Went out with the Coll., in his Canoe, after Tom Codd. Rowed down, in a still calm, and smooth Water, to Rainsford Island, round which we fished in several Places, but had no Bites. Then we went up the Island, and round the Hill. Upon the North Easterly side of the Hill, or Island, is a prodigious Bank or Head, which is perpetually washing away, with Rains and Tides. Heartley says it has been washed away 10 feet since he lived on the Island. The Rocks all round the Island are covered with long, rank, rich Weeds, 3 Years old, which Heartley sells at 5s. a Load.1
At one of the Clock we took our Mutton and Cyder, under the shade of a fine Tree, and laid our Provisions on a large flat stone which answered for Table, Dish and Plate, and then we dined expecting with much Pleasure an easy sail Home before the Wind, which then bread2 fresh at East. After Diner we boarded and hoisted sail, and sailed very pleasantly a Mile, when the Wind died away into a Clock Calm and left us to row against the Tide, and presently against the Wind too for that sprung up at south, right a Head of us, and blew afresh. This was hard work. Doubtful what Course to steer, whether to Nut Island, or to Half Moon,3 or to Hangmans Island or to Sunken Island, Coll. Q. grew sick which determined us to go ashore at Hangmans for that was the nearest. As soon as he set foot on shore he vomited, very heartily, and then weak and faignt, and spiritless, he crawled up to the Gunning House, and wrapping his great Coat round him, lay down on the sea weed and slept, while I rambled round the Island after Weeds and flowers and stones and young Gulls and Gulls Eggs. 500 Gulls I suppose hovered cawing and screaming over the Island, for fear of their Eggs and Young ones, all the time we were there. When the Coll. awoke and found himself strengthened and inspirited, we rowed away, under Half Moon, and then hoisted sail and run home. So much for the Day of Pleasure, The fishing frolick, the Water frolick. We had none of the Pleasure of Angling, very little of the Pleasure of Sailing. We had much of the fatigue of Rowing, and some of the Vexation of Disappointment. However the Exercise and the Air and smell of salt Water is wholesome.
1. This entire entry was omitted by CFA in editing JA’s Diary, perhaps because, though it records a characteristic incident, it shows Col. Josiah Quincy in a momentarily undignified posture. The course of the fishing expedition among the islands of Boston Harbor and Quincy Bay may be traced on the map in Shurtleff, Description of Boston description begins Nathaniel B. Shurtleff, A Topographical and Historical Description of Boston, 3d edn., Boston, 1890. description ends , facing p. 518. Hangman or Hangman’s Island is about midway between Squantum and Hough’s Neck, in shoal water some two miles northeast of the mouth of Black’s Creek in present Quincy. Rainsford Island, about two miles farther northeast, had been in use by the town of Boston for quarantine and hospital purposes since 1737 (same, p. 523–525). For present-day details see U.S. Geological Survey map of Hull, Mass.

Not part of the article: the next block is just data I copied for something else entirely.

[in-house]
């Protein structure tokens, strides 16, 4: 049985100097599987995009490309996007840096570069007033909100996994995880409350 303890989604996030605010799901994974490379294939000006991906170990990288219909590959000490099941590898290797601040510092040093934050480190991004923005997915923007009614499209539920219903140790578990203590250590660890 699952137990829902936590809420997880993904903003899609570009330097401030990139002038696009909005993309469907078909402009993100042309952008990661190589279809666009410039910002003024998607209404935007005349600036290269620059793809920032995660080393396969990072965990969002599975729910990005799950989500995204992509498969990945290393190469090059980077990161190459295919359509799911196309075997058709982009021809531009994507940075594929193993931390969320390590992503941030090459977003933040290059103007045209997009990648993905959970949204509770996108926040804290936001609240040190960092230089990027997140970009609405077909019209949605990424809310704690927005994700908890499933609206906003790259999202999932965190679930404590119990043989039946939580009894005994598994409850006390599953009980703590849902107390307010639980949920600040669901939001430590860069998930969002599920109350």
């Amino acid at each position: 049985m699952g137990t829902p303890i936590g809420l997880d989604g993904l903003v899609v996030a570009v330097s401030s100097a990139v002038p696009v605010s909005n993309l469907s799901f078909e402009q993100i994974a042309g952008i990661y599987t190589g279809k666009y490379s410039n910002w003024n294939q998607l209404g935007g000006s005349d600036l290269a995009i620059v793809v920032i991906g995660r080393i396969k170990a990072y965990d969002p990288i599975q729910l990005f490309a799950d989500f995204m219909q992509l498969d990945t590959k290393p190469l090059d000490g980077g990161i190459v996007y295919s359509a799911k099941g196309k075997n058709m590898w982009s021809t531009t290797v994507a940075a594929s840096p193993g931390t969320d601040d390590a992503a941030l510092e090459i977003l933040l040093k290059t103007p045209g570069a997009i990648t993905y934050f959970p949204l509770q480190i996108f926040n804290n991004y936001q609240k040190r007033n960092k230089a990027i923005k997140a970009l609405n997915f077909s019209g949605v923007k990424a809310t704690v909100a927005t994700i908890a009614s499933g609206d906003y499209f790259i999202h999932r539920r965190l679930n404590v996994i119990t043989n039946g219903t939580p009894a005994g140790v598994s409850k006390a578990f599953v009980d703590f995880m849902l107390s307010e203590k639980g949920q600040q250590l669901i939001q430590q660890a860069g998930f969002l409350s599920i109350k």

2. That is, “bred”? But possibly an end-of-line contraction for “breathed.”
3. Half Moon Island, now submerged except at low tide, formed a half-circle in the flats just off the mouth of Black’s Creek. It faced what was called Mount Wollaston Farm, the estate of Col. John Quincy and his son Norton, AA’s uncle. After Norton Quincy’s death in 1801, Mount Wollaston Farm came into the possession of the Adamses, partly by bequest and partly by purchase. A few years later the title to the island came into dispute because it had long been used by fishing and hunting parties from the neighboring towns. Thereupon JA wrote an historical and legal memorandum that provides an engaging account of Half Moon Island as he had known it since boyhood. This undated memorandum is in the Adams Papers under the assigned date of 1806. On 7 April 1806 a Quincy town meeting voted “To dismiss the article respecting fishing and fowling on half-moon, viz.:—’To know if the town will maintain their right and priviledge, according to old custom, in fishing and fowling on half-moon, and if any inhabitant should be prosecuted on that account, that the town, as a town, would defend the prosecution’” (Pattee, Old Braintree and Quincy description begins William S. Pattee, A History of Old Braintree and Quincy, with a Sketch of Randolph and Holbrook, Quincy, 1878. description ends , p. 98). Search of the (unpublished) Quincy Town Records reveals nothing more on this subject.